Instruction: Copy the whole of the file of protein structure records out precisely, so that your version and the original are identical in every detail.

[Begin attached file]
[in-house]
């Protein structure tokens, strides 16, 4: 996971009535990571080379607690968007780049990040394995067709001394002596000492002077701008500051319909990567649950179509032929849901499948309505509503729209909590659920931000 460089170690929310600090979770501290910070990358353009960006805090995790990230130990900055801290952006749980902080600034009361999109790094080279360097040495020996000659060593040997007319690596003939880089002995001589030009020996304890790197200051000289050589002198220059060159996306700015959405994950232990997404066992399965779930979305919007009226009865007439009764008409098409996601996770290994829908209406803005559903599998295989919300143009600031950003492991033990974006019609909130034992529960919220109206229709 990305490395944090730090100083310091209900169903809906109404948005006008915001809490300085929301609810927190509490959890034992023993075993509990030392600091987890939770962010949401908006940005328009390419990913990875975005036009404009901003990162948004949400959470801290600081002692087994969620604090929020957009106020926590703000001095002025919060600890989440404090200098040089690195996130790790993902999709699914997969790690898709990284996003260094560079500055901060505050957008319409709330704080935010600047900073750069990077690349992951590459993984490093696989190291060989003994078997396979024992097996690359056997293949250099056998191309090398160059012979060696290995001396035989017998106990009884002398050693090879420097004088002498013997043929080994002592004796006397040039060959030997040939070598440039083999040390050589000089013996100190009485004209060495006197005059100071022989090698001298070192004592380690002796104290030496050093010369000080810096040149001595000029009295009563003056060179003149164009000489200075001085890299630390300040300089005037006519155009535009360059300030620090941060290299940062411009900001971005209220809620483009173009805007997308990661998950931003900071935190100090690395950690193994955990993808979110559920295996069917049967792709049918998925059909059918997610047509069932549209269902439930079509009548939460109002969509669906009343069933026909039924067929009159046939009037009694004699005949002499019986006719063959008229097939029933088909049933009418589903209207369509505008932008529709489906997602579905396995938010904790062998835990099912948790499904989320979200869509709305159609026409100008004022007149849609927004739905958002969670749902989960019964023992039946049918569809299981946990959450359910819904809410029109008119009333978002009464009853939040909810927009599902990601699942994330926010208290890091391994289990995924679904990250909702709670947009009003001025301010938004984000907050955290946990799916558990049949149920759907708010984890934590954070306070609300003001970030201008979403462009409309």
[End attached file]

[in-house]
């Protein structure tokens, strides 16, 4: 996971009535990571080379607690968007780049990040394995067709001394002596000492002077701008500051319909990567649950179509032929849901499948309505509503729209909590659920931000 460089170690929310600090979770501290910070990358353009960006805090995790990230130990900055801290952006749980902080600034009361999109790094080279360097040495020996000659060593040997007319690596003939880089002995001589030009020996304890790197200051000289050589002198220059060159996306700015959405994950232990997404066992399965779930979305919007009226009865007439009764008409098409996601996770290994829908209406803005559903599998295989919300143009600031950003492991033990974006019609909130034992529960919220109206229709 990305490395944090730090100083310091209900169903809906109404948005006008915001809490300085929301609810927190509490959890034992023993075993509990030392600091987890939770962010949401908006940005328009390419990913990875975005036009404009901003990162948004949400959470801290600081002692087994969620604090929020957009106020926590703000001095002025919060600890989440404090200098040089690195996130790790993902999709699914997969790690898709990284996003260094560079500055901060505050957008319409709330704080935010600047900073750069990077690349992951590459993984490093696989190291060989003994078997396979024992097996690359056997293949250099056998191309090398160059012979060696290995001396035989017998106990009884002398050693090879420097004088002498013997043929080994002592004796006397040039060959030997040939070598440039083999040390050589000089013996100190009485004209060495006197005059100071022989090698001298070192004592380690002796104290030496050093010369000080810096040149001595000029009295009563003056060179003149164009000489200075001085890299630390300040300089005037006519155009535009360059300030620090941060290299940062411009900001971005209220809620483009173009805007997308990661998950931003900071935190100090690395950690193994955990993808979110559920295996069917049967792709049918998925059909059918997610047509069932549209269902439930079509009548939460109002969509669906009343069933026909039924067929009159046939009037009694004699005949002499019986006719063959008229097939029933088909049933009418589903209207369509505008932008529709489906997602579905396995938010904790062998835990099912948790499904989320979200869509709305159609026409100008004022007149849609927004739905958002969670749902989960019964023992039946049918569809299981946990959450359910819904809410029109008119009333978002009464009853939040909810927009599902990601699942994330926010208290890091391994289990995924679904990250909702709670947009009003001025301010938004984000907050955290946990799916558990049949149920759907708010984890934590954070306070609300003001970030201008979403462009409309």